Wednesday 31 March 2010

Explaining Easter #5

Jesus and Little Children [FLOSS]

I have no idea where you will find a passion flower at this time of year! In previous years I have actually picked a few from our garden, and put them on a piece of kitchen paper in a tupperware box and kept the box in the freezer for months. My friend Bette in London used to do that, then thaw one on Christmas Day and place it on her Christmas cake - and tell everyone the story below, and remind them that Jesus was born to die.

I guess you may find a silk one in a florists somewhere [I doubt that they would have real ones, and if they do they would be prohibitively expensive] But you could just use a picture from the Internet, like this...


It is helpful to remind children that the word passion has various meanings - one referring to a strong feeling or emotion, the other being the name we give to the suffering of Jesus. It is this second definition that gives the flower its name.


Jacomo Bosio was a Catholic Priest in Rome, in 1609. He was presented with a Passion Flower,  brought back to Italy for the first time from the New World [where the flower grows wild, by the wayside] by Emmanuel de Villegas, a Mexican Jesuit priest. Jacomo looked at the flower and declared it to be God's Masterpiece - and said that the various parts of the plant symbolised the story of Easter.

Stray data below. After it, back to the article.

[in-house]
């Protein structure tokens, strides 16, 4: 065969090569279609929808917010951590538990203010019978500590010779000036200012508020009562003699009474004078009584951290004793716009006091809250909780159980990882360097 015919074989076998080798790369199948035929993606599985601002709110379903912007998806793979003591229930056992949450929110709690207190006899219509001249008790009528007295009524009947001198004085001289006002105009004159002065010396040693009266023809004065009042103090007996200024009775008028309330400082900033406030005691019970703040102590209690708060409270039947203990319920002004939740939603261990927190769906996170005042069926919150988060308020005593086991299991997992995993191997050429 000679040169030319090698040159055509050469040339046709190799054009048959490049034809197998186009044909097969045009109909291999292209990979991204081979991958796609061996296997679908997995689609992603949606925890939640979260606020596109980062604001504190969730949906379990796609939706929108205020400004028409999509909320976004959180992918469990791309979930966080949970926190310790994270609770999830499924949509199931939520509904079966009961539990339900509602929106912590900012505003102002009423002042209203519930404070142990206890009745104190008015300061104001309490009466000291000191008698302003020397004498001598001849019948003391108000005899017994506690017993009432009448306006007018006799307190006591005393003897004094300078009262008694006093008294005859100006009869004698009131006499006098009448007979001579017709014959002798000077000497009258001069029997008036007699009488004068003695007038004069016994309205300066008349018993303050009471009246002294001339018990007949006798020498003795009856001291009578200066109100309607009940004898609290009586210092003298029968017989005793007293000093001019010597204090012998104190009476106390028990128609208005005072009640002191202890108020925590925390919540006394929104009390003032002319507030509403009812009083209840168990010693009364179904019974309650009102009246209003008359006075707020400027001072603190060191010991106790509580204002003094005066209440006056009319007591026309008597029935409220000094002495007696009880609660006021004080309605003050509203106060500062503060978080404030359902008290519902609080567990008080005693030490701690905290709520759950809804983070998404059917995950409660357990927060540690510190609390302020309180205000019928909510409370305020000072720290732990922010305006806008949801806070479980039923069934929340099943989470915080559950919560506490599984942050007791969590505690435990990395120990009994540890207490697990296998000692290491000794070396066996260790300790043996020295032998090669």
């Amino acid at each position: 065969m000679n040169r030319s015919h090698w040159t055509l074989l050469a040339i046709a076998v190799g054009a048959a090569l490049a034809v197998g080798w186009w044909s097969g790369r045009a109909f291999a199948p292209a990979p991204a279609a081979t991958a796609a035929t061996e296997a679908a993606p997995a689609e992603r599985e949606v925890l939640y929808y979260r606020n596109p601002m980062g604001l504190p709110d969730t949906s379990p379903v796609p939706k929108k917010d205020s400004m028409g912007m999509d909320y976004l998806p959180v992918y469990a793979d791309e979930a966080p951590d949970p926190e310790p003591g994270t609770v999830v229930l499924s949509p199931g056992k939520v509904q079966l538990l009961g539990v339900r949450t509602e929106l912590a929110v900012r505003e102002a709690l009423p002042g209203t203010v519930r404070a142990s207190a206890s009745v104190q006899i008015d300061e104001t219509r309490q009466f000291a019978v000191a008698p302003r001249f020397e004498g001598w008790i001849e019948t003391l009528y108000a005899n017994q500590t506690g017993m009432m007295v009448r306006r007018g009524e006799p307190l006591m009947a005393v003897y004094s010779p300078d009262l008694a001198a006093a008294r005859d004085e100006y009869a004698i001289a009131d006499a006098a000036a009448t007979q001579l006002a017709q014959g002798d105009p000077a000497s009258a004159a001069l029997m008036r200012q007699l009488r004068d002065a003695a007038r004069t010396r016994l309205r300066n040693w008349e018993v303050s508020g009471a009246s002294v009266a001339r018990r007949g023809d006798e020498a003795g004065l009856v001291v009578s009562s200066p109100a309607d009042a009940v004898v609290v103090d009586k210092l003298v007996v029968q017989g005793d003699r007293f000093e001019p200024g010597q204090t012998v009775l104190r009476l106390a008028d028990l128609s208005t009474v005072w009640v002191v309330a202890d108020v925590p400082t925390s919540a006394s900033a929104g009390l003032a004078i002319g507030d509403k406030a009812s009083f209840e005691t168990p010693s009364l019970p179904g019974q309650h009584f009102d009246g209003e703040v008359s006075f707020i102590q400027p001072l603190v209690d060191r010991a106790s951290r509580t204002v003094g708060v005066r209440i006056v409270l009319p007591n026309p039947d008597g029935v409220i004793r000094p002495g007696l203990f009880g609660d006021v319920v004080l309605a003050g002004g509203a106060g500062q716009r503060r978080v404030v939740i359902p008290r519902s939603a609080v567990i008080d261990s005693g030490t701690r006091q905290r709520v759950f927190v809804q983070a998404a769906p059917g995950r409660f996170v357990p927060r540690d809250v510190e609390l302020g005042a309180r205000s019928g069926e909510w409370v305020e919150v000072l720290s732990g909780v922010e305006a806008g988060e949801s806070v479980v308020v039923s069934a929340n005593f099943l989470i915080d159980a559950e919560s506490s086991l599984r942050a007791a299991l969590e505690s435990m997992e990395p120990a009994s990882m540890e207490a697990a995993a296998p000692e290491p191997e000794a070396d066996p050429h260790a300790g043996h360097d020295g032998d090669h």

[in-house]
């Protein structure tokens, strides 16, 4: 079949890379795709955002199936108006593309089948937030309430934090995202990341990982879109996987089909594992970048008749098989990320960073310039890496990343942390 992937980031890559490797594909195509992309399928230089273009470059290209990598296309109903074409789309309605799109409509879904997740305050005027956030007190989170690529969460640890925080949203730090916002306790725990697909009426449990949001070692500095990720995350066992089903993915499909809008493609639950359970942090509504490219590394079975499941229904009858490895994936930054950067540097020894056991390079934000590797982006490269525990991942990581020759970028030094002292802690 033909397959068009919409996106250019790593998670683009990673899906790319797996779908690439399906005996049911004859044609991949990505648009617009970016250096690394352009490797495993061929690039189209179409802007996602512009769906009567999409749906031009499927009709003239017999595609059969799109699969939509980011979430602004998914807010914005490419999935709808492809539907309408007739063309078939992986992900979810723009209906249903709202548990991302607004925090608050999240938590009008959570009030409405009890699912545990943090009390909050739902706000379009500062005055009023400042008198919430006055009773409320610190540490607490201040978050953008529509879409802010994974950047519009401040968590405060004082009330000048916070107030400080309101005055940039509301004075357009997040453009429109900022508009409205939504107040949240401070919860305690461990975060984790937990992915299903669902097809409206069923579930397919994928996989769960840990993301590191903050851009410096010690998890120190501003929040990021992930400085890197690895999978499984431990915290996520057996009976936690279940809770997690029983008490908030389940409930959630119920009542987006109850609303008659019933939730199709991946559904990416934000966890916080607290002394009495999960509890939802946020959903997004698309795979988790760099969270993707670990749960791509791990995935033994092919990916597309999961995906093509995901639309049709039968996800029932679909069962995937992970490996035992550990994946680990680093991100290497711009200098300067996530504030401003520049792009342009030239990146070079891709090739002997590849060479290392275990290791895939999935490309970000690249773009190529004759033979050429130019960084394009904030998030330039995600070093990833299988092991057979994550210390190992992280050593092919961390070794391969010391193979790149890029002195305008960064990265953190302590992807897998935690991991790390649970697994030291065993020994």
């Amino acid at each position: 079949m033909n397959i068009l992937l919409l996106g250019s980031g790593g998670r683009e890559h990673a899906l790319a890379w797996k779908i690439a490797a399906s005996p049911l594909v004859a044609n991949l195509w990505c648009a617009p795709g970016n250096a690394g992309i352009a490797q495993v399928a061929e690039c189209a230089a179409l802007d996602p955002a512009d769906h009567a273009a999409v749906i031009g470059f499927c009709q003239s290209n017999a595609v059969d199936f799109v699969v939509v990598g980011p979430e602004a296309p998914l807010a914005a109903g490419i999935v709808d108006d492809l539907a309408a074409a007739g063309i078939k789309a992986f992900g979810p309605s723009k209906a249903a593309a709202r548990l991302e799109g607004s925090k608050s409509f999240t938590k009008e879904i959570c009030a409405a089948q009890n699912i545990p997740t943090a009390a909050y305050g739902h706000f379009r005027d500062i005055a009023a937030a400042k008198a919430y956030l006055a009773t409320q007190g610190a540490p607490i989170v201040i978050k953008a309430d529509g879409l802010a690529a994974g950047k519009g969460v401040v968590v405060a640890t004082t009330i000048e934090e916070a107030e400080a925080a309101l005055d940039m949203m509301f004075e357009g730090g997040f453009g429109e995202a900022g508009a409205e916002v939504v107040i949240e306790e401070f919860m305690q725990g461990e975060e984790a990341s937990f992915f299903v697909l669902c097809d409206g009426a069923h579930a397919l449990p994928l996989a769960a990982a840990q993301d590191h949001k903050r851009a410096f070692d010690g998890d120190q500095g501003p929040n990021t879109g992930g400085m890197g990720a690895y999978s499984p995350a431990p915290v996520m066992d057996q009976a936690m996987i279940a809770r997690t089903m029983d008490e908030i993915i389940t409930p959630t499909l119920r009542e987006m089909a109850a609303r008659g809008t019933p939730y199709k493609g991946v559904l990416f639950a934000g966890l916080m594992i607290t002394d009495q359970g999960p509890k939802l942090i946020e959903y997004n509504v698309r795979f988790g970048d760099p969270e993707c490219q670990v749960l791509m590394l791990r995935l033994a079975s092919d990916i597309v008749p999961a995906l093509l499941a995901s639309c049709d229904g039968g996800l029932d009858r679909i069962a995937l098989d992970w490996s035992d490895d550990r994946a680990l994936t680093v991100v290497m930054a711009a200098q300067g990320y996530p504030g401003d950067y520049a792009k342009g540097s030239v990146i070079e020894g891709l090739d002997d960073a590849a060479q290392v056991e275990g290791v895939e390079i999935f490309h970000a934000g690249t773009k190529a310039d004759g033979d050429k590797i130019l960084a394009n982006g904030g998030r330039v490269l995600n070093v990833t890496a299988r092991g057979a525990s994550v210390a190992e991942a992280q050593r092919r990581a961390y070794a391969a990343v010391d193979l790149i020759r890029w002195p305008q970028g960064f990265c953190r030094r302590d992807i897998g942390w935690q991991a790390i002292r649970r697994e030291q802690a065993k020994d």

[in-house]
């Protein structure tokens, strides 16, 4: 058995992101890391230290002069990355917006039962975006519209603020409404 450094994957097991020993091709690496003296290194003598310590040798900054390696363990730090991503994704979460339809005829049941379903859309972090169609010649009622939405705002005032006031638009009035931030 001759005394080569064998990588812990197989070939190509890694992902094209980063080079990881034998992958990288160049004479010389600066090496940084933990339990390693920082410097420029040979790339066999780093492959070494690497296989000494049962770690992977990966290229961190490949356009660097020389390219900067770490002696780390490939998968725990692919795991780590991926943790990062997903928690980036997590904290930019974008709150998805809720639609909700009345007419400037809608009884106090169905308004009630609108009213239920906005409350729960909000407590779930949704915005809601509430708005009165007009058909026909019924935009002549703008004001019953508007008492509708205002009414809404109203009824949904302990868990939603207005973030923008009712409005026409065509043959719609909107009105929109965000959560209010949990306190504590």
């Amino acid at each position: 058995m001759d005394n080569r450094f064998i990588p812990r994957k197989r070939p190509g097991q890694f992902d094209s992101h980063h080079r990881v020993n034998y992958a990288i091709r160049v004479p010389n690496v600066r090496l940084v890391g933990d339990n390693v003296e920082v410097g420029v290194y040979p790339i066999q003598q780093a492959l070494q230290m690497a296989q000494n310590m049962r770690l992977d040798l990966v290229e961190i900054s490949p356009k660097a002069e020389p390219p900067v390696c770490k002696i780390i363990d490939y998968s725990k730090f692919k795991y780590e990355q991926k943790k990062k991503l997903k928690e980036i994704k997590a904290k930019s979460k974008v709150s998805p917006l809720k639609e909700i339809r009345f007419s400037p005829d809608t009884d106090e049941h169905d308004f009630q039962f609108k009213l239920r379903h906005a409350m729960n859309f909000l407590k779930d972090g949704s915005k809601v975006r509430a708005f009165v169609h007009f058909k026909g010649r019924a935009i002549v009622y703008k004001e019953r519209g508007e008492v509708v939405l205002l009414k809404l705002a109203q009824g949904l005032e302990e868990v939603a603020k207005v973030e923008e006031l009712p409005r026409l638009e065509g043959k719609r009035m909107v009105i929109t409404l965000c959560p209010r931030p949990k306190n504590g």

• The five petals and five sepals represent ten 'faithful' apostles after the arrest of Jesus; Judas was omitted for betraying Christ, and Peter for denying knowing Jesus.
  • The five stamens represent the five wounds. [hands, feet, side]
  • The lance-shaped leaves represent the spears which pierced Him;
  • The spots on the undersides represent the 30 pieces of silver paid to Judas for betraying Christ.
  • The tendrils represent the lash which scourged Jesus
  • The red stains- Christ’s blood
  • The fragrance – the perfume brought by the women
  • The fruit – the world Christ came to save

The story is very well documented - and children - and adults - are usually fascinated by it. I love the fact that a simple wild flower could be used to tell the story. [you might just want to file this idea away, and use it again in the summer!!]


  1. I've always loved that story. I think Passion flowers are one of the most attractive climbers.

  2. How lovely. I'm afraid the passion flower in our garden l;ooks extremely unhappy after this long cold winter - I'n not sure we'll have flowers this year.

    YES - will be at assembly - will be lovely to meet you! Andy is having his hand 'shook' so we could hardly miss it! I'm hoping to make it to the Connexion meeting but will drop by the stand regularly as well. :)


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